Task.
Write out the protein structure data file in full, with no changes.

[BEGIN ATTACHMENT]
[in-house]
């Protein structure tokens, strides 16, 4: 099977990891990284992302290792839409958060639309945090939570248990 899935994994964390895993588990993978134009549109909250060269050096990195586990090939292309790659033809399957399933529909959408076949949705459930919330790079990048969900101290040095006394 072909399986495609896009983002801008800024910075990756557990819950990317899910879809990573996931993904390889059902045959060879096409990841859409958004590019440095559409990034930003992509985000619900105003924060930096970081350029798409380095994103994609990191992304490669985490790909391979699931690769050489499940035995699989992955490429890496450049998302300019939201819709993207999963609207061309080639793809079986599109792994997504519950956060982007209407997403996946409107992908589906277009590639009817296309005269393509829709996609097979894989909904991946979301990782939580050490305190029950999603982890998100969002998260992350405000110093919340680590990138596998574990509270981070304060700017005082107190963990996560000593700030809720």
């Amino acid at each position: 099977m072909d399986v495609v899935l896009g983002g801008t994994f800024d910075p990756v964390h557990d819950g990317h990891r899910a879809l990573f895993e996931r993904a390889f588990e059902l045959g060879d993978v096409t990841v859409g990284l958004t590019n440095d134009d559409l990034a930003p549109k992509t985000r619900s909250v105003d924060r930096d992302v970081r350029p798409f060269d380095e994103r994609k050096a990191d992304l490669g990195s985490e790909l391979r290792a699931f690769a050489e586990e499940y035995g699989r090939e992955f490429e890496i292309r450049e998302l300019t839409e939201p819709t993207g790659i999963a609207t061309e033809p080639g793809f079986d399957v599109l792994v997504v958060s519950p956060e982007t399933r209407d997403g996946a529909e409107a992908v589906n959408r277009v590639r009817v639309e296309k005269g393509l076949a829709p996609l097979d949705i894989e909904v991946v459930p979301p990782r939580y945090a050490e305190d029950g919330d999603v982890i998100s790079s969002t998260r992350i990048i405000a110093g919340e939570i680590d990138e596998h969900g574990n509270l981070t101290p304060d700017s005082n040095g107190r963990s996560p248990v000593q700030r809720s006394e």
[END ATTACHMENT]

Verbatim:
[in-house]
């Protein structure tokens, strides 16, 4: 099977990891990284992302290792839409958060639309945090939570248990 899935994994964390895993588990993978134009549109909250060269050096990195586990090939292309790659033809399957399933529909959408076949949705459930919330790079990048969900101290040095006394 072909399986495609896009983002801008800024910075990756557990819950990317899910879809990573996931993904390889059902045959060879096409990841859409958004590019440095559409990034930003992509985000619900105003924060930096970081350029798409380095994103994609990191992304490669985490790909391979699931690769050489499940035995699989992955490429890496450049998302300019939201819709993207999963609207061309080639793809079986599109792994997504519950956060982007209407997403996946409107992908589906277009590639009817296309005269393509829709996609097979894989909904991946979301990782939580050490305190029950999603982890998100969002998260992350405000110093919340680590990138596998574990509270981070304060700017005082107190963990996560000593700030809720």
């Amino acid at each position: 099977m072909d399986v495609v899935l896009g983002g801008t994994f800024d910075p990756v964390h557990d819950g990317h990891r899910a879809l990573f895993e996931r993904a390889f588990e059902l045959g060879d993978v096409t990841v859409g990284l958004t590019n440095d134009d559409l990034a930003p549109k992509t985000r619900s909250v105003d924060r930096d992302v970081r350029p798409f060269d380095e994103r994609k050096a990191d992304l490669g990195s985490e790909l391979r290792a699931f690769a050489e586990e499940y035995g699989r090939e992955f490429e890496i292309r450049e998302l300019t839409e939201p819709t993207g790659i999963a609207t061309e033809p080639g793809f079986d399957v599109l792994v997504v958060s519950p956060e982007t399933r209407d997403g996946a529909e409107a992908v589906n959408r277009v590639r009817v639309e296309k005269g393509l076949a829709p996609l097979d949705i894989e909904v991946v459930p979301p990782r939580y945090a050490e305190d029950g919330d999603v982890i998100s790079s969002t998260r992350i990048i405000a110093g919340e939570i680590d990138e596998h969900g574990n509270l981070t101290p304060d700017s005082n040095g107190r963990s996560p248990v000593q700030r809720s006394e």